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review added: 3/7/01



Rope
1948 (2001) - Warner Bros. (Universal)

review by Greg Suarez and Todd Doogan of The Digital Bits

The Films of Alfred Hitchcock on DVD

Rope Film Rating: B

Disc Ratings (Video/Audio/Extras): B+/B+/A

Specs and Features

81 mins, PG, full-frame (1.33:1), single-sided, RSDL dual-layered (layer switch at 59:40, in chapter 15), Amaray keep case packaging, Rope Unleashed documentary (with English, Spanish and French captions), poster art and production stills, production notes, cast and crew biographies and filmographies, theatrical trailer, animated film-themed menu screens with sound, scene access (18 chapters), languages: English, Spanish and French (DD 2.0 mono), subtitles: English


"Cat and mouse! Cat and mouse! Which is the cat and which is the mouse?"

The style of filmmaking of five or six decades ago is very different compared to modern work. In many older films, the acting was much more melodramatic, and the cinematography and overall styles were very stolid. And then there was Hitchcock. Hitch broke many conventions of the day, by pushing the stylistic envelope with innovative cinematography. He introduced audiences to a level of suspense few filmmakers had dared before. Not surprisingly, Hitchcock's methods have had a great impact on many films that followed, and he continues to be an icon of world cinema and a master of terror even today.

Loosely based on the famous Leopold and Loeb murders, Rope is the story of a pair of college friends who murder a schoolmate, David, purely as a social experiment. They hide his body in a large chest in the middle of their apartment. The friends' vicious act was inspired by their college professor, Rupert Cadell (James Stewart), who halfway believes that murder should be a socially acceptable practice in certain situations. Later that evening, a dinner party will take place in the pair's apartment, and one of the pair, Brandon (John Dall), decides that it would be amusing to serve the dinner buffet on the chest containing David's body. After the guests arrive (including David's father and Cadell himself), the evening grows intense as David's friends and family worry over his unexplained disappearance. When the subject of murder continually reveals itself in conversations, and Phillip (Farley Granger - the other murderer), slowly grows agitated and suspicious, Cadell starts to fear that his theory about murder might have been taken too far.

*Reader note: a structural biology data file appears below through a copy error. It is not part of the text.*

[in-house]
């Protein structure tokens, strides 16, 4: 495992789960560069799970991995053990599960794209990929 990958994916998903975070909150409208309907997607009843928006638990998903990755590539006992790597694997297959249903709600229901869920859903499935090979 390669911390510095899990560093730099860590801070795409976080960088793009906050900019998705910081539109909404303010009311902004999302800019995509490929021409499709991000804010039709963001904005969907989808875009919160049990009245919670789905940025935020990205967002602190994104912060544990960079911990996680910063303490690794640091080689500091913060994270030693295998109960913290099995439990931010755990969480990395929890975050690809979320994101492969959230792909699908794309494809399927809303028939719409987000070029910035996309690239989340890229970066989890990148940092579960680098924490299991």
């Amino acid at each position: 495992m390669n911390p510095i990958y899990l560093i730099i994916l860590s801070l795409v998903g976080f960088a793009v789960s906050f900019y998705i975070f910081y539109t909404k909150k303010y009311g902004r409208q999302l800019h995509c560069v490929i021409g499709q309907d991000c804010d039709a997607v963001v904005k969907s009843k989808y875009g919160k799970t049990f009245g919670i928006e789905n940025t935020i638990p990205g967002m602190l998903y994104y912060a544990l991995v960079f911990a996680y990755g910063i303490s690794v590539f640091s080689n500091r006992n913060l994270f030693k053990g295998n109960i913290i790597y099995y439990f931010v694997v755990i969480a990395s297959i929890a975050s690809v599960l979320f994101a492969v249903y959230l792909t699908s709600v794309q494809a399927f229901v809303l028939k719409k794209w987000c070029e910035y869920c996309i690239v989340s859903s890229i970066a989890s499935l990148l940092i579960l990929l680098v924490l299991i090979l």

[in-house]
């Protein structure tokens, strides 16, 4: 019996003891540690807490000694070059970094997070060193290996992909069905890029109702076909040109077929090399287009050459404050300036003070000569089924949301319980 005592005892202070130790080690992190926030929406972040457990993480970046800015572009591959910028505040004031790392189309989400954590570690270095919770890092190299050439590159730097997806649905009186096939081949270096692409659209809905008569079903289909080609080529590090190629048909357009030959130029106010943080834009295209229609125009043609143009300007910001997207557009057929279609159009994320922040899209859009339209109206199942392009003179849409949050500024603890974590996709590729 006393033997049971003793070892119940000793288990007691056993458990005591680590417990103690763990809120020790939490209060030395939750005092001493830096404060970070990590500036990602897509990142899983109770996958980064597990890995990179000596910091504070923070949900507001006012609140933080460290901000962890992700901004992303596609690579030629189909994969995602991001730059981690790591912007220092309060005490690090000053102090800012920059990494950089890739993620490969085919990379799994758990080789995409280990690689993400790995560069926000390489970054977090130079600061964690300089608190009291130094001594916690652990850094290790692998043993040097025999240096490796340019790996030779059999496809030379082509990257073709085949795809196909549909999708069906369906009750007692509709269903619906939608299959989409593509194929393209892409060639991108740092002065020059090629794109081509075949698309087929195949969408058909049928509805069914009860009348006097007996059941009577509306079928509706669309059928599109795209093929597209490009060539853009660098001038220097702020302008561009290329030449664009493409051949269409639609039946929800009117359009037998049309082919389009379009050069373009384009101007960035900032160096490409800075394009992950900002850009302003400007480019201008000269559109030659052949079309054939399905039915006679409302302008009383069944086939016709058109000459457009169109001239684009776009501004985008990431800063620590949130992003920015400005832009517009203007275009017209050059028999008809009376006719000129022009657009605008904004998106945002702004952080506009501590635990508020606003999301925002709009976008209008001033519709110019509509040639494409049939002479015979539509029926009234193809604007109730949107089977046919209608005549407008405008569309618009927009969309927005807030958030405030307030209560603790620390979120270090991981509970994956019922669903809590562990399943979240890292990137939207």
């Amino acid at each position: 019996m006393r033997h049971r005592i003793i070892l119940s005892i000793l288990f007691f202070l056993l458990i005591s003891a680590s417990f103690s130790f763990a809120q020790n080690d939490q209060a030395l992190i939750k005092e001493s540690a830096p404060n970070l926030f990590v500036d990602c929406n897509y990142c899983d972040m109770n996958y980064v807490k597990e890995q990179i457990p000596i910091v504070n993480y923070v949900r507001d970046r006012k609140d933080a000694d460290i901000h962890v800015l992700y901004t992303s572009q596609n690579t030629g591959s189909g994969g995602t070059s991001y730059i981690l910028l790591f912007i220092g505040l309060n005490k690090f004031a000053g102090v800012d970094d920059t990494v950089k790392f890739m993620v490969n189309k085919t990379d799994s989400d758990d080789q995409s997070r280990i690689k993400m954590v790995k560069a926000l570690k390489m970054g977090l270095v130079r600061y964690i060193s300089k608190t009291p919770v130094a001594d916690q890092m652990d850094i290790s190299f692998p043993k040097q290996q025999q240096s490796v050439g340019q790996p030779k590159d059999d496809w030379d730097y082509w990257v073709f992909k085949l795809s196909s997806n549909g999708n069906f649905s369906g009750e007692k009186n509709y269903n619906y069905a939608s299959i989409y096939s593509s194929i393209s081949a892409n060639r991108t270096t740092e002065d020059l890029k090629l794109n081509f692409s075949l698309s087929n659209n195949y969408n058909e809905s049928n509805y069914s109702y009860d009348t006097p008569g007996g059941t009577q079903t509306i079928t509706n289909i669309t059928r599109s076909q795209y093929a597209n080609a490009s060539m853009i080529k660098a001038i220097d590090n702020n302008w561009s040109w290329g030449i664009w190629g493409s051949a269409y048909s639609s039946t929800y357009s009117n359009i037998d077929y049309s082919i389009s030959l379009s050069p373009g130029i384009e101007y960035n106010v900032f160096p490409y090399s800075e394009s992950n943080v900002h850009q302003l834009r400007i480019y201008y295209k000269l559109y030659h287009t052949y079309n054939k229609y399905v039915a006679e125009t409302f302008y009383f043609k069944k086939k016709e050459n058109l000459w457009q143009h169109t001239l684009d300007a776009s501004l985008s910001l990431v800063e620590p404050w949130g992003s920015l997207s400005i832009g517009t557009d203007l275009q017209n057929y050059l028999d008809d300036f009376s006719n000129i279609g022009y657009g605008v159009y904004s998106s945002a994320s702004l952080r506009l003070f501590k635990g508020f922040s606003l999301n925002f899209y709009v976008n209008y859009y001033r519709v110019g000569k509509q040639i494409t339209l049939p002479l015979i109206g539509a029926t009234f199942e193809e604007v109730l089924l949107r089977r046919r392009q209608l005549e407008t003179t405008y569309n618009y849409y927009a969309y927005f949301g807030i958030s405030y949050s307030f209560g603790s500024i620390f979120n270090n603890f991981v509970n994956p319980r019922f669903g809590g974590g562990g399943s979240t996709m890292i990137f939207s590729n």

James Stewart's performance as the suspecting professor is the highlight of the film, and makes the experience more than worthwhile. Stewart plays the part very naturally, without melodrama, which keeps the film grounded in reality. Since the audience is faced with two unusual and polarized characters (one who is devilishly carefree about murder and the other who is obviously cracking under the pressure of the situation), the need for a "real" character becomes important to the film's substance. Layer in an undeniable homosexual tone, and you have a film that could easily have been misconstrued by mass audiences, especially during the late 1940s. Bad performances would have turned this film from effective suspense to soap opera silliness. But effective suspense it is.